Recently I have been missing...and craving the ol' ritualistic record hunt that I used to religiously perform every Saturday with E-Beth and Erica. It was something we each *had* to do (weekly) and could always share our nerdy enthusiasm with each other, unashamed.

Since I became smitten with Fitzy (and Saturdays used to be the only *day* we could spend together ...once upon a time), and since my two coffee-clatching, musichead buddies have since skipped town, I have neglected my need and have only sporadically purchased music in the store, proper.

But this week I realized I had the pocket change to splurge and get the drugs I needed. Fitzy joyfully accompanied me on my mission and I scored 5 discs and one piece of vinyl!

Oh, and to address you, mystery blogger: one of my purchases included the phenomenal "Naturally" by Sharon Jones and the Dap-Kings. Fitzy had just acquired his fave single of late, "How Long Do I Have to Wait for You?", had me hear it that morning and we danced. And I fell in love with it, and knew I had to buy it that day along with these other treasures:

The new Dan Wilson, "Free Life." Natch.

The 'Mats "Don't You Know Who I Think I Was?" Just cuz. I got the fever and I never properly owned the two new singles. Right.

Grace Potter & the Nocturnals, "This is Somewhere." I know I was superfucking lazy about writing about Austin...Grace Potter and her boyfriends (ha) were one of those pleasant surprises of a festival find. Soulful vocals, wailing guitar solos and scorching sexual stage chemistry -- I had to follow up.

Gov't Mule, "Mighty High." They headline a show with Grace on Halloween! Homework (the best kind.)

The vinyl? Arctic Monkeys (shocked?) 10" single for "Fluorescent Adolescent" which contains three (!) songs I have never heard. Righteous.

Thursday, October 18, 2007

music is power

This morning on the bus, a young Somali woman (with a bright red headscarf) has was sporting a gray AC/DC hoodie.

I couldn't keep the grin from spreading on my face.

Meanwhile, my iPod has been so fucking comforting (as always, I guess) on these rainy, gloomy mornings. I have been loving the latest Sharon Jones and the Dap-Kings record, "100 Days, 100 Nights." She is dynamite and that band is so stellar--straight up James Brown, working crew of musicians--ellos en fuego. I kept wanting more after hearing their stuff on the Current. And then I read this piece about her in the Times. It got me *needing* the record. It's funky, soulful "throw-back" style R&B with a hint of gospel. They achieve that magic, though--that kind of magic that makes throw-back sound fresh. I so dig the record's packaging, too. Ms. Jones (former prison guard at Rikers Island New York), in all her short, packed, stacked glory is decked out in a 60s-style, gold lamé lookin' gown--striking a pose. The CD looks like vinyl and the astrological signs of each Dap-King are listed after stating which instrument they play. Love it.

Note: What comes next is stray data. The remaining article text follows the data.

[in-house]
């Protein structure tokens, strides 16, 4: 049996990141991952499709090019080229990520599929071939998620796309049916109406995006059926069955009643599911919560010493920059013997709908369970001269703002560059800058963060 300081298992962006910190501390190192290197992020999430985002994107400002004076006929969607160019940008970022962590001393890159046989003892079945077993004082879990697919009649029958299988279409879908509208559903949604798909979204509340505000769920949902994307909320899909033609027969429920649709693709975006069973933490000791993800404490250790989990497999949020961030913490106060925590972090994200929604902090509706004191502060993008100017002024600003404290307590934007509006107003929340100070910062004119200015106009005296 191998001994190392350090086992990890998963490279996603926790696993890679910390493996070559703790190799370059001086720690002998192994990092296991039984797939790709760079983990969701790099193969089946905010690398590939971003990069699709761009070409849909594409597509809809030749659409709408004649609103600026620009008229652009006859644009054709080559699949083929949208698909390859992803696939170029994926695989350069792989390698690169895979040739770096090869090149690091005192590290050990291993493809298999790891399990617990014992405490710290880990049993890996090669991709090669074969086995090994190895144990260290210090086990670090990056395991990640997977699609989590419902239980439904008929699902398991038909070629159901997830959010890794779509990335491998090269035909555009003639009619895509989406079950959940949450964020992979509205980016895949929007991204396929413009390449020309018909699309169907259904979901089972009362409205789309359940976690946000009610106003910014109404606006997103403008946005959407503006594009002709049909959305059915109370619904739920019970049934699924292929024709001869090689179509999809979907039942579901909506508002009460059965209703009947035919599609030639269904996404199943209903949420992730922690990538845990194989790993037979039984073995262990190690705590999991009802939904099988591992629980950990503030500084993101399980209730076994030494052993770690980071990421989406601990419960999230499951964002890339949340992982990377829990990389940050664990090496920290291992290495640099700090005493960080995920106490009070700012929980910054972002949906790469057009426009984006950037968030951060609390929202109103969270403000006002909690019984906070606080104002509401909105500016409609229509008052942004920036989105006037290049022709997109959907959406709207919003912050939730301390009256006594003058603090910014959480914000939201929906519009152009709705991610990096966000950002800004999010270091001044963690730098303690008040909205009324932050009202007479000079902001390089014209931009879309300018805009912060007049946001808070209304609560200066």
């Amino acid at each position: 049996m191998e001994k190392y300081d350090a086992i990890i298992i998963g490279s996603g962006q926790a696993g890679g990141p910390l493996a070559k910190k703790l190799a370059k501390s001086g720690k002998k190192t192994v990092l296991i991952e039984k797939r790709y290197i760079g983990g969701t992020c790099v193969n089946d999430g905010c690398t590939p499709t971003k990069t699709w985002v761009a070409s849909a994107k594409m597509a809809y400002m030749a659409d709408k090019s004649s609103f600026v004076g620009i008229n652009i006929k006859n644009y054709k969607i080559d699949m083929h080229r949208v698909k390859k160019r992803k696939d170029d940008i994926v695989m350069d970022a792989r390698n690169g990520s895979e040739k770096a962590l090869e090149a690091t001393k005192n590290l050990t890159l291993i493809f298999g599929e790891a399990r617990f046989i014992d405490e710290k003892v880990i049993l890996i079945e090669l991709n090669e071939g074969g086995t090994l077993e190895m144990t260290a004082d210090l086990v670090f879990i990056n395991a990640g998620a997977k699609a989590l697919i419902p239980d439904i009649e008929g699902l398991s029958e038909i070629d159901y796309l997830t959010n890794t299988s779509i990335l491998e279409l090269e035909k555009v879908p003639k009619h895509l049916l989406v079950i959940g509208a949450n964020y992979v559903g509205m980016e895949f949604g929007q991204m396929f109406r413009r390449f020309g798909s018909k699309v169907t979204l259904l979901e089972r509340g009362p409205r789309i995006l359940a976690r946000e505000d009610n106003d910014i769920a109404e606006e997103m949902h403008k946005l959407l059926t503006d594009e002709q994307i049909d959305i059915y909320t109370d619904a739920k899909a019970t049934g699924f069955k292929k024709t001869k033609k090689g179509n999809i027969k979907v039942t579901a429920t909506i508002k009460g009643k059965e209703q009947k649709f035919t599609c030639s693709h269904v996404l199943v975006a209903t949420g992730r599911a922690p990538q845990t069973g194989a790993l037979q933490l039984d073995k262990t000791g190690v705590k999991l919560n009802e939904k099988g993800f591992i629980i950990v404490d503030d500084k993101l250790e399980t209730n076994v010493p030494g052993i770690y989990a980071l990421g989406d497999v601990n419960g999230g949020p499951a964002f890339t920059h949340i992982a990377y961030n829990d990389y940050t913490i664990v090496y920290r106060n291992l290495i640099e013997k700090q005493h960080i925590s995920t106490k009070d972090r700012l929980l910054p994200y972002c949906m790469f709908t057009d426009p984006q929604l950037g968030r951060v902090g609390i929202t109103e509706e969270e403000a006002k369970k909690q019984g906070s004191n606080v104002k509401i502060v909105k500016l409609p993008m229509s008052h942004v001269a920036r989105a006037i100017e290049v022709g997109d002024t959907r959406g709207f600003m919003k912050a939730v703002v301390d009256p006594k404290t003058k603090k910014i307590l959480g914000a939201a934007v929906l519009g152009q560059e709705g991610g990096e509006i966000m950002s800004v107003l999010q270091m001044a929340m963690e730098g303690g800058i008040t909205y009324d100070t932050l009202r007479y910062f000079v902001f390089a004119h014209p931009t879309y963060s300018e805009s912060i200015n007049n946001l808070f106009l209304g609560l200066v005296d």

Speaking of the beloved Current, Mary Lucia just had Dan Wilson on this week to play and promo his new solo record. The two of them sounded like ol' buds and he played one of my most favorite songs of the past year, "Easy Silence." I was lucky enough to see him play it in a very un-crowded Hoot, last spring. He introduced it as a song he "wrote with the Dixie Chicks" and I really didn't know what to expect. I dig the Chicks, actually, but didn't know what it was gonna be. I certainly didn't expect to cry like a 'little bitch,' which is exactly what I did. It was *so* intimate, *so* quietly powerful, it blew me away. It was partly those Chicks' lyrics, I guess--but I think what caused me to produce tears was the eloquent *melody,* it cut right to the bone. Dan Wilson has one of those rare, *perfect* pop voices that remains rich and full even in the most quiet circumstances. He also has a knack for writing ridiculously catchy, insidious hooks that latch themselves on to you immediately and stay there for-freakin'-ever.

This is another one of those--the melody is pretty, simple and infectious.